For any enterprise that’s serious about meaningful and sustainable growth, getting a grasp on how to better control these two critical financial metrics is essential. As you grow, you’re facing a cascade of important decisions:
- Should I add staff and when?
- Do I need to start thinking about more office space?
- When is it advisable to merge or acquire someone in another location?
While profitability can certainly be a useful financial metric, it’s your business’ capacity and productivity which are the two inextricably linked measurement tools that will give you the clearest insight into making those types of mission critical decisions.
What is your firm’s productivity and capacity today? They’re very simple to calculate metrics that will allow you to more accurately focus forward and scale forward. If you’re currently generating $1MM in revenue as an organization and there are two advisors (whether equal partners or a senior advisor and junior advisor) your professional productivity is $1MM/2 or $500K each. As you grow, what’s going to become the temptation is to say, “I need more assistance around here. I feel like we need more capacity.” But unless you know how that easy to calculate productivity number has changed over time, you’ll be making a decision based solely on feel.
Armed with these metrics, however, you can make a more informed decision. Perhaps you determine that your initial instinct was right and that you have become busier, with revenue growth to $1.4MM pushing productivity per professional up to $700K. But that doesn’t answer the question of whether you should hire and/or whether you need to hire someone who’s already managing around $500K (the firm’s baseline productivity target) or if you would be better served to hire someone who doesn’t currently manage any assets to come into the firm as a service advisor to free-up some of the lead advisors’ capacity.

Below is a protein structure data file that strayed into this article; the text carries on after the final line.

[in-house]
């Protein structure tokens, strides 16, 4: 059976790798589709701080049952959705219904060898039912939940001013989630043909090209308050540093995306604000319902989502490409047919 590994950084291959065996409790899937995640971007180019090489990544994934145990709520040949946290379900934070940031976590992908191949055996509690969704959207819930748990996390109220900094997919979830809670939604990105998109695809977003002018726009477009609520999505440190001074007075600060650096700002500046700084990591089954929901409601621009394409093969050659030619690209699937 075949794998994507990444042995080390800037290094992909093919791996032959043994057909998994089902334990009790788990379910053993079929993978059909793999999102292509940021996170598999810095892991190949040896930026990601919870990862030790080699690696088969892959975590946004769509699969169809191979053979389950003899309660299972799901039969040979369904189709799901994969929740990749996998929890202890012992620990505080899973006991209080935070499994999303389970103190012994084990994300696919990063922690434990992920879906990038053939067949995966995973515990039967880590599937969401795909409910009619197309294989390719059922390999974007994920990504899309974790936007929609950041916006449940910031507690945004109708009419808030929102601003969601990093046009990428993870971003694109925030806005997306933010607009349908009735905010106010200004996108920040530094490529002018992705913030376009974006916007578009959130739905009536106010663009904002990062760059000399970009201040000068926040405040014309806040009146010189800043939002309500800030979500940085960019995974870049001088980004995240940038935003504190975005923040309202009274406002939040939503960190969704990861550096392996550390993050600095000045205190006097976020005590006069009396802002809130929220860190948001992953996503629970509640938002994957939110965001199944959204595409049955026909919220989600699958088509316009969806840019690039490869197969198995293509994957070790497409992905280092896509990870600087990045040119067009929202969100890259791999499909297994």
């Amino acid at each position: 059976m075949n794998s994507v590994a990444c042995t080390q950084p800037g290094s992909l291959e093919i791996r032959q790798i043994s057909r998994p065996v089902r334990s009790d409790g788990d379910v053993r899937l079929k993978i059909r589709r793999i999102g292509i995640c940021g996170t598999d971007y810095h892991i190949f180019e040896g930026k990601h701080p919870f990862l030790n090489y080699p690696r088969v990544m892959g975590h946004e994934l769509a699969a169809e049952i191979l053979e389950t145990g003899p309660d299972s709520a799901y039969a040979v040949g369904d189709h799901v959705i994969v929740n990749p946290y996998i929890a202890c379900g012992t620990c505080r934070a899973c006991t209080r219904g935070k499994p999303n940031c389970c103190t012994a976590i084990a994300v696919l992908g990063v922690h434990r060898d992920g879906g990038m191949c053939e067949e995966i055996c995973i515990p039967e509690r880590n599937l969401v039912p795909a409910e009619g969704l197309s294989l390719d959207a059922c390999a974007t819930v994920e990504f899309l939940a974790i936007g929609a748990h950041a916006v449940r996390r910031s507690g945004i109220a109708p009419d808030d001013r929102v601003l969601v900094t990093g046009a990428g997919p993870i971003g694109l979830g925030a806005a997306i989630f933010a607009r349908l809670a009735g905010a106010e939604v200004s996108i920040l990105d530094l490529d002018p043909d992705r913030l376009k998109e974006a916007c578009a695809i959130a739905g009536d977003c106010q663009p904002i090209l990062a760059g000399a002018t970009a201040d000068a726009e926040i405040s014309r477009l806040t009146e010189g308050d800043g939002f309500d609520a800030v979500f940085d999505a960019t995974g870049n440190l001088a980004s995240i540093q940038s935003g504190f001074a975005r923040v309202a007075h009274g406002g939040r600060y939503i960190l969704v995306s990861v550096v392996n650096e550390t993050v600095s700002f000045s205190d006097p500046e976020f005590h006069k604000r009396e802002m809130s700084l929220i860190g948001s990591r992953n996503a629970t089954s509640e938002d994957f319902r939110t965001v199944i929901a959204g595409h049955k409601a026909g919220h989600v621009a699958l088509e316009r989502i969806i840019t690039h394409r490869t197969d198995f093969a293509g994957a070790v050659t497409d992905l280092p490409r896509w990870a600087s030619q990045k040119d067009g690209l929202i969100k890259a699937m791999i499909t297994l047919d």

The “old school” approach has always been that a new advisor hire needs to bring enough business to pay their own way. Today’s more forward-thinking advisors, however, have begun to step back and look at the enterprise as a whole. To them, ensuring that the organization is profitable and productive in the aggregate is far more critical. Certainly, you would like for each individual to also be profitable and productive, but this macro approach allows you more flexibility to do what’s in the best interest of the firm AND your clients.
You could potentially go out and hire that individual with no clients as a service advisor and the productivity per professional number would only decrease to $466MM (less than 10% below your target). Of course, you’ll first want to ensure that any additional hire fits into your overall budget. Ideally as a rule of thumb, professional compensation (including the principal’s compensation for time working in the business) shouldn’t exceed 40% of your firm’s revenue.
Bigger really is better!
What many advisors don’t realize is that in the vast majority of cases, productivity actually goes UP as your organization gets bigger. In part, this is because you are hiring more staff around you who are also productive. It’s the essence of the interdependent team concept we passionately advocate for – together you can do more and achieve more than any one individual can do on his or her own. The other driver of this phenomenon is your clients. As you get bigger, you invariably expand your expertise, capabilities and service offering. Not only does this assist in attracting larger clients with more complex wealth management needs, it compels you to be more disciplined in going after higher value clients and saying “no” to lower value clients in order to preserve capacity for better opportunities.
It takes a lot of time and effort to effectively manage a large team. But the benefit of rising productivity, coupled with revenue per advisor increasing as the number of clients per advisor is decreasing (thanks to higher value clients) means that you can spend more time with fewer clients and make the same amount of money. An optimal outcome for both you and your clients.
Coaching Questions from this article:
- Based on historical data, what would you determine to be your organization’s optimal productivity per professional?
- How does your current productivity compare, and what’s your plan for building future capacity and capability on your team?
- How can you improve your strategic hiring plan based upon your current plan for future growth?
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